We provide Business-first data management solutions allowing you to connect and deliver information to every point within your enterprise to drive value.

STIBOSYSTEMS

STIBOSYSTEMS

MAPS-SYSTEM

Solution unique de gestion de vos informations Produit (PIM), données de Réference (MDM), ressources numériques (DAM), publications Multicanal (Web & Print)ю

MAPS-SYSTEM

MAPS-SYSTEM

AGILITYMULTICHANNEL

Agility Product Information Management (PIM) puts your most valuable product data at the stable core of a go-anywhere commerce strategy.

AGILITYMULTICHANNEL

AGILITYMULTICHANNEL

KEEN

Keen is a set of powerful APIs that allow you to stream, compute, and visualize events from anything connected to the internet.

KEEN

KEEN

INNOSCALE

Master data management and optimization of your data quality with DataRocket according to the Lego principle | Find your “Golden Records” with us!

INNOSCALE

INNOSCALE

IBM

IBM’s Master Data Management (MDM) solutions enable new ways to explore and exchange data, collaborate and innovate to drive better insights and business results.

IBM

IBM

TIBCO

TIBCO Software is the leading independent provider of infrastructure software creating event-enabled enterprises to use on-premise or as part of cloud computing environments.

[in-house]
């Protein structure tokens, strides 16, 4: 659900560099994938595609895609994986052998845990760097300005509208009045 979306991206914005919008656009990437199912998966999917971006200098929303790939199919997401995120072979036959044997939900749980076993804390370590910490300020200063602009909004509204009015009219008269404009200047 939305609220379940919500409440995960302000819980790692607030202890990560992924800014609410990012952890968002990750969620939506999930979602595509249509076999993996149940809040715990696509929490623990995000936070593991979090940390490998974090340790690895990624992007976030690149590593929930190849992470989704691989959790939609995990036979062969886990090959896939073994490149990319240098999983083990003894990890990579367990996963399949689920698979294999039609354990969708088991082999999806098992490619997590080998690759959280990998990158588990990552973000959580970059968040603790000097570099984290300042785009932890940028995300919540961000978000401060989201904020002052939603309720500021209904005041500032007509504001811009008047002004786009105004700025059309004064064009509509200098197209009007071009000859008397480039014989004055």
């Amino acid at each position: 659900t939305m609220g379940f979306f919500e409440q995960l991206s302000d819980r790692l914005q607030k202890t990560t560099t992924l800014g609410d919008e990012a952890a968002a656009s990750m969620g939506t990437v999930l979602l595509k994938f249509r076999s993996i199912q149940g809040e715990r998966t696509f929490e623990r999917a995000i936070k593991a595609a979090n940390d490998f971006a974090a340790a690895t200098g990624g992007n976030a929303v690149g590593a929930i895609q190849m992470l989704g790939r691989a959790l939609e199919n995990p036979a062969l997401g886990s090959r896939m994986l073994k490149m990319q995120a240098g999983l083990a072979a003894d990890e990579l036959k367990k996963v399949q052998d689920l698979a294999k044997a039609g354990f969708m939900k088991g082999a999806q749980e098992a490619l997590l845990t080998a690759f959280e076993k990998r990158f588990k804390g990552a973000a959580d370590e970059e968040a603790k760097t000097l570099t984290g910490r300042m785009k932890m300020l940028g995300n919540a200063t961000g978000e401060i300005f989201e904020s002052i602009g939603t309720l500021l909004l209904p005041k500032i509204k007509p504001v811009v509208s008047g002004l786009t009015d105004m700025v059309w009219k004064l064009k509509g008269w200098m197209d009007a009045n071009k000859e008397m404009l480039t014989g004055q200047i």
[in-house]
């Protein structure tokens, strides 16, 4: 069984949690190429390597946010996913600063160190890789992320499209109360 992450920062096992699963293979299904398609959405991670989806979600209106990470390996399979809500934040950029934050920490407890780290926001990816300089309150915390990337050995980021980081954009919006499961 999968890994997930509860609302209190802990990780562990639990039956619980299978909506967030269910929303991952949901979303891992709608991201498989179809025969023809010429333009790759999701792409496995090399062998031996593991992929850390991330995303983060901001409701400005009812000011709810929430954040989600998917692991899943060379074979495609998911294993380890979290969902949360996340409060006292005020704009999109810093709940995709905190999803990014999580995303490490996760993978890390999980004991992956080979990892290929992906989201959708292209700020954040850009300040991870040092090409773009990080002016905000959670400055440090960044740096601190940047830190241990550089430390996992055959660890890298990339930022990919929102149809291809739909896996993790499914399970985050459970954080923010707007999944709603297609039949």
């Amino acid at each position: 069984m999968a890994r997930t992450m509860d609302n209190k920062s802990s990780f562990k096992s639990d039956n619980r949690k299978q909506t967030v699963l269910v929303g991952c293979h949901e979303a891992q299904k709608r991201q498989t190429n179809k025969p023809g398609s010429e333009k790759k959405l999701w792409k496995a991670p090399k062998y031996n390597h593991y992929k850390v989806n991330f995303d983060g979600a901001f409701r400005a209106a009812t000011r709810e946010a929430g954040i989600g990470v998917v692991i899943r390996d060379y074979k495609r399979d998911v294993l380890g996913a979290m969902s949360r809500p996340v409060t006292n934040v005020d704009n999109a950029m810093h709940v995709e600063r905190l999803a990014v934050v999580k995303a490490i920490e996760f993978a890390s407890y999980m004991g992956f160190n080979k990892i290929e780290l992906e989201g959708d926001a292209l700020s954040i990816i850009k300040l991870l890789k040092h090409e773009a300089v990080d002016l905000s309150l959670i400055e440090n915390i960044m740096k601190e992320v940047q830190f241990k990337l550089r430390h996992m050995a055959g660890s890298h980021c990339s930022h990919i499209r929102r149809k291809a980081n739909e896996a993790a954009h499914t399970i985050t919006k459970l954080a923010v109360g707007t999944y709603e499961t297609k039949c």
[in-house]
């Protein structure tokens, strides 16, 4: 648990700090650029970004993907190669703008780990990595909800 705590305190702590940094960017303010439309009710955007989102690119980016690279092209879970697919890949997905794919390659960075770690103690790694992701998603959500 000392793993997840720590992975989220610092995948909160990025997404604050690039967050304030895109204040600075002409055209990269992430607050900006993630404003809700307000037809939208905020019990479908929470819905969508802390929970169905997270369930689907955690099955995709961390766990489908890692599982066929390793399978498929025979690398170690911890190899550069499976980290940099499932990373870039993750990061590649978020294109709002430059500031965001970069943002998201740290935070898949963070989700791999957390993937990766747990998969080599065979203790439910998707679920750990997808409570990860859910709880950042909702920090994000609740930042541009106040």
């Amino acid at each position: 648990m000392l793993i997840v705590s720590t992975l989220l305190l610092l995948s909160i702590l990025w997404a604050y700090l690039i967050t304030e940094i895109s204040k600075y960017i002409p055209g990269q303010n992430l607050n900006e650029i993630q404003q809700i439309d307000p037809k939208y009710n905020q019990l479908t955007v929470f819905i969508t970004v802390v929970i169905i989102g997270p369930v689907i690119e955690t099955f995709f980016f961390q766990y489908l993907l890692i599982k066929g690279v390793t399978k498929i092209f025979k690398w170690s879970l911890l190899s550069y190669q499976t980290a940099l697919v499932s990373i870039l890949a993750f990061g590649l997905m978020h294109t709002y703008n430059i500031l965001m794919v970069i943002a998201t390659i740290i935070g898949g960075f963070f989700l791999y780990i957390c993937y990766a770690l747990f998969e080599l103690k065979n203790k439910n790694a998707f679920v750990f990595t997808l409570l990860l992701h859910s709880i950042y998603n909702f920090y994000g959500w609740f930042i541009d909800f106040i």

TIBCO

TIBCO

MDM Architecture

While master data management solutions may take many forms, most of them share similar architecture. This architecture is what allows for the accurate, consistent management of data and data processes by maintaining a structured environment under which MDM tools can operate. At the core of these systems is the MDM hub, a database in which master data is cleaned, collected and stored. MDM solutions may use multiple hubs to govern different sets of data, such as product information, customer data and site data, and each hub generally utilizes one of three common models: transaction/repository, registry, or hybrid.

In a transaction/repository-style hub, all relevant data is stored and accessed from a single database, and the database must contain all of the information needed by the different applications which access it. All data is consolidated and centralized, and published to the individual data sources after it has been linked and matched. This style of hub allows for a single source of data to be created, minimizing duplication by making it easier to detect as data is collected and cleaned. However, the transaction/repository style has drawbacks as well. Existing applications may have to be modified to use the master data, and in some cases this is not possible. Different applications and services which serve as an interim interface between the MDM software and the data-dependent applications may be needed and this can add to costs. Also, data models need to be complex enough to include all relevant information for the applications that utilize them, but not so large that they become overly large.